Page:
Lankford, Inhofe Meet With SCOTUS Nominee Barrett, Support Her Confirmation

Oct 22, 2020

Oklahoma's U.S. Senators, Republicans James Lankford and Jim Inhofe, met separately this week with Amy Coney Barrett, President Trump's nominee to replace the late Justice Ruth Bader Ginsburg on the U.S. Supreme Court. Both men say they support Barrett's confirmation.

“President Trump has nominated, and the Senate has confirmed, more qualified judicial nominees at this point than any of the last five presidents," Inhofe said in a statement following his meeting with Barrett. "I am proud to have a president who is not intimidated by the political games of the far-left. He clearly understands the importance of strong judicial nominations and I look forward to confirming Judge Barrett."

"Democrats unsuccessfully attempted to vilify this mother of seven children who has strong support from the legal community and her colleagues," Lankford said in a statement. "I had the opportunity to thank her for willingness to go through this painful process and for her work in over 600 cases as a circuit court Judge. I also thanked Judge Barrett for the example she sets for younger Americans as she unapologetically lives her faith and adjudicates based on the plain reading of our laws and the Constitution. I look forward to supporting Judge Barrett’s nomination when the full Senate considers it in the days ahead.”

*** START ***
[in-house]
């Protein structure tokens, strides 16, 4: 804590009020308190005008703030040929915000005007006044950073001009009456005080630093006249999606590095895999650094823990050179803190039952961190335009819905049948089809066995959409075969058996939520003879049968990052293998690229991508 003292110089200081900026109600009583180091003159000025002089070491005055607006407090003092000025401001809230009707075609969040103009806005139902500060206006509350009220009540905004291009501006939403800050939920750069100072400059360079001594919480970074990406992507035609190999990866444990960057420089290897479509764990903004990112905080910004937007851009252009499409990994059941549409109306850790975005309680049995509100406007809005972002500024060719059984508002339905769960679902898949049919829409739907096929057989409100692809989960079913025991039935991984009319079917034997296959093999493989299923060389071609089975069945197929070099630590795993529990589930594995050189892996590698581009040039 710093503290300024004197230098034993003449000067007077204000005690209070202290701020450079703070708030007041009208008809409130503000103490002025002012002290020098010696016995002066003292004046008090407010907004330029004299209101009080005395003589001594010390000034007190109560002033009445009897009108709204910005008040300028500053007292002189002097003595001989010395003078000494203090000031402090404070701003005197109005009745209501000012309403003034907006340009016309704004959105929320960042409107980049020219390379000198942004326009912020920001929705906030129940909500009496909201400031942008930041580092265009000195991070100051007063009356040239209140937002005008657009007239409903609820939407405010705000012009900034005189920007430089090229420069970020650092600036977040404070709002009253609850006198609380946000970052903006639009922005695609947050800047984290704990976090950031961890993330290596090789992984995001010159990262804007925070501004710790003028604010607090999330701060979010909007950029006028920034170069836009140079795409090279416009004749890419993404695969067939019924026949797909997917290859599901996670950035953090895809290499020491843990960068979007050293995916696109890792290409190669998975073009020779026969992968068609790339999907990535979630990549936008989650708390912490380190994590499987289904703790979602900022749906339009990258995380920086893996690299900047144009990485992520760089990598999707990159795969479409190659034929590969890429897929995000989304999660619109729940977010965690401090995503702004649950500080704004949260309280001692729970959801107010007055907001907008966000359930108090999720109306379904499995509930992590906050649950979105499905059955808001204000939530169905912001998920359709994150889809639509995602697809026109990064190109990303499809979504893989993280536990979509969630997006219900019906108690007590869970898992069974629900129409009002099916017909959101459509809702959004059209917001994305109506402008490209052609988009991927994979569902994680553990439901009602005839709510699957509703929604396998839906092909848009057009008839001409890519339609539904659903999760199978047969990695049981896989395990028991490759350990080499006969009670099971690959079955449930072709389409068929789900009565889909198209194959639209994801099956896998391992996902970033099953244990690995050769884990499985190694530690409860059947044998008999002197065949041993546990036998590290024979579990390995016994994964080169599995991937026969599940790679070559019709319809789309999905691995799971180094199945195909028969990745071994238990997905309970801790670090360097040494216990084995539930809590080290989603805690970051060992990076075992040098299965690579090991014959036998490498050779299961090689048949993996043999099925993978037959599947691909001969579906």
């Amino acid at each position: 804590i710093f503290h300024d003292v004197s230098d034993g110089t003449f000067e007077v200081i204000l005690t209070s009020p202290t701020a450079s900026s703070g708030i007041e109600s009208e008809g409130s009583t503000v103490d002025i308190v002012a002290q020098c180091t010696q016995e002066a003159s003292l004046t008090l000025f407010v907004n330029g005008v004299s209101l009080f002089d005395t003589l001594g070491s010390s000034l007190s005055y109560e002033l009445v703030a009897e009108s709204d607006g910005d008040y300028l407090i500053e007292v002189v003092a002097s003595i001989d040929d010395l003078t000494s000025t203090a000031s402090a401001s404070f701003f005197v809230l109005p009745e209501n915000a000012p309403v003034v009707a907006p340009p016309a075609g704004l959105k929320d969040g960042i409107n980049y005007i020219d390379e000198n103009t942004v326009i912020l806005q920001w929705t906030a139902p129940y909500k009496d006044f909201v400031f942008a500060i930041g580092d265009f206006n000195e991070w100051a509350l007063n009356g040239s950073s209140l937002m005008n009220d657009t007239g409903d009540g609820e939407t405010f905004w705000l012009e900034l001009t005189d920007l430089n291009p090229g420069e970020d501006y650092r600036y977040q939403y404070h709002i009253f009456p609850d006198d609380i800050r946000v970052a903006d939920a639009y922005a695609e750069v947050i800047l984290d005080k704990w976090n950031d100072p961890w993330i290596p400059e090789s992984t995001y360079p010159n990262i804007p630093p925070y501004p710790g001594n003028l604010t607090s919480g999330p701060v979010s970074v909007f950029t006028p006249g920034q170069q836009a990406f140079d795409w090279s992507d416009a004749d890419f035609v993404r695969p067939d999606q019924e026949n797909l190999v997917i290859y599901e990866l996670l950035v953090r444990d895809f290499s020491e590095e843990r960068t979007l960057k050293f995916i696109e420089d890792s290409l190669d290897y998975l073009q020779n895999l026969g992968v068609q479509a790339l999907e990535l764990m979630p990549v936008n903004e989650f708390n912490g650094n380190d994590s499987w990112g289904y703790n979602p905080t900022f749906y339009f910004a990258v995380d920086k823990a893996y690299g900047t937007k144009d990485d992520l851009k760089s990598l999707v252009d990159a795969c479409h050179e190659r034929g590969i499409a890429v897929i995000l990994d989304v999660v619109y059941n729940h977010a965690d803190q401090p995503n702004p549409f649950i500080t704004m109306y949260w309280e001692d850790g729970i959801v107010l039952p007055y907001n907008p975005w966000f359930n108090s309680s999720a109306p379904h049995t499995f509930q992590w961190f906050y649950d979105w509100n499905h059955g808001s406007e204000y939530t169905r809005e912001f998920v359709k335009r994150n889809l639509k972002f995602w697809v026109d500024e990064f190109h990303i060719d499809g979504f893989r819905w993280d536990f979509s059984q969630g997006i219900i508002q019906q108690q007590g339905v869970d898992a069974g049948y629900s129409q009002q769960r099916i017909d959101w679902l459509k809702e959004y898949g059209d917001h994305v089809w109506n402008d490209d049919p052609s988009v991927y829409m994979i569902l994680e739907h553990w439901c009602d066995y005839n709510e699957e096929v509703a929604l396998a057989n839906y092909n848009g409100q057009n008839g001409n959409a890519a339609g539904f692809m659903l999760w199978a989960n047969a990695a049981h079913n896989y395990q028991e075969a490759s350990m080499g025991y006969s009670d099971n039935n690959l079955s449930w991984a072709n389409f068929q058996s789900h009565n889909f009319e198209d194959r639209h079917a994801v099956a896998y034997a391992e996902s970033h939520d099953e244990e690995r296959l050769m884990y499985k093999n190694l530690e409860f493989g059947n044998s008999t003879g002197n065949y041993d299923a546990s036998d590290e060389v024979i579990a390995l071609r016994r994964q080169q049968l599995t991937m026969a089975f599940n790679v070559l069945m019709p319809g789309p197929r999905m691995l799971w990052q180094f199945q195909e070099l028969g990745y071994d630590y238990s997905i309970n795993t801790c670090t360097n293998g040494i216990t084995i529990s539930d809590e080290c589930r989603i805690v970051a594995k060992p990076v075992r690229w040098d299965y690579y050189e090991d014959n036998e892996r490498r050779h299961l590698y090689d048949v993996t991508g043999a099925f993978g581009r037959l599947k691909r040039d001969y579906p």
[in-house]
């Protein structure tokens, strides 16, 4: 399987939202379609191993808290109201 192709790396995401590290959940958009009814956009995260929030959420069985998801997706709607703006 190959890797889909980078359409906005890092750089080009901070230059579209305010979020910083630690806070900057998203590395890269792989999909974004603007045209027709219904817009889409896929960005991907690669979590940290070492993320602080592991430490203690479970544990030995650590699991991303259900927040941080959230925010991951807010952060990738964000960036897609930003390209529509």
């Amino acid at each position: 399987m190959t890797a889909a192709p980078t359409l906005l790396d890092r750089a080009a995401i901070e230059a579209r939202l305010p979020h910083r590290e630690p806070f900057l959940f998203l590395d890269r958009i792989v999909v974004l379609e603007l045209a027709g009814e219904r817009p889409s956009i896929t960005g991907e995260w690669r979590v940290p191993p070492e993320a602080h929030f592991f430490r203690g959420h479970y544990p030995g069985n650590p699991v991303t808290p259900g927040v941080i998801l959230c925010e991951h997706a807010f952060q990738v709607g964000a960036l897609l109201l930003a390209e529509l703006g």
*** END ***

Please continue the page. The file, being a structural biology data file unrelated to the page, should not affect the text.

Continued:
Democrats boycotted a Senate Judiciary Committee procedural vote Thursday morning, calling the process "illegitimate." Chairman Lindsey Graham (R-S.C.) conducted the vote regardless, resulting in a 12-0 vote for Barrett to proceed to a full Senate vote, expected to take place Monday and expected by many political observers to result in her confirmation to the court.

Lankford and Inhofe opposed President Obama's nomination of Merrick Garland to the Supreme Court in 2016 following the death of Justice Antonin Scalia. In a joint statement, they said in April of that year that "a presidential election year is not the right time to start a nomination process for the Supreme Court. We should continue the long-standing election-year precedent and let Americans have a voice on the future direction of the Court."

Lankford has said that his current stance is not hypocritical because the White House and Senate are both held by the same party this year, which was not the case in 2016, a distinction he did not raise in past statements regarding Garland.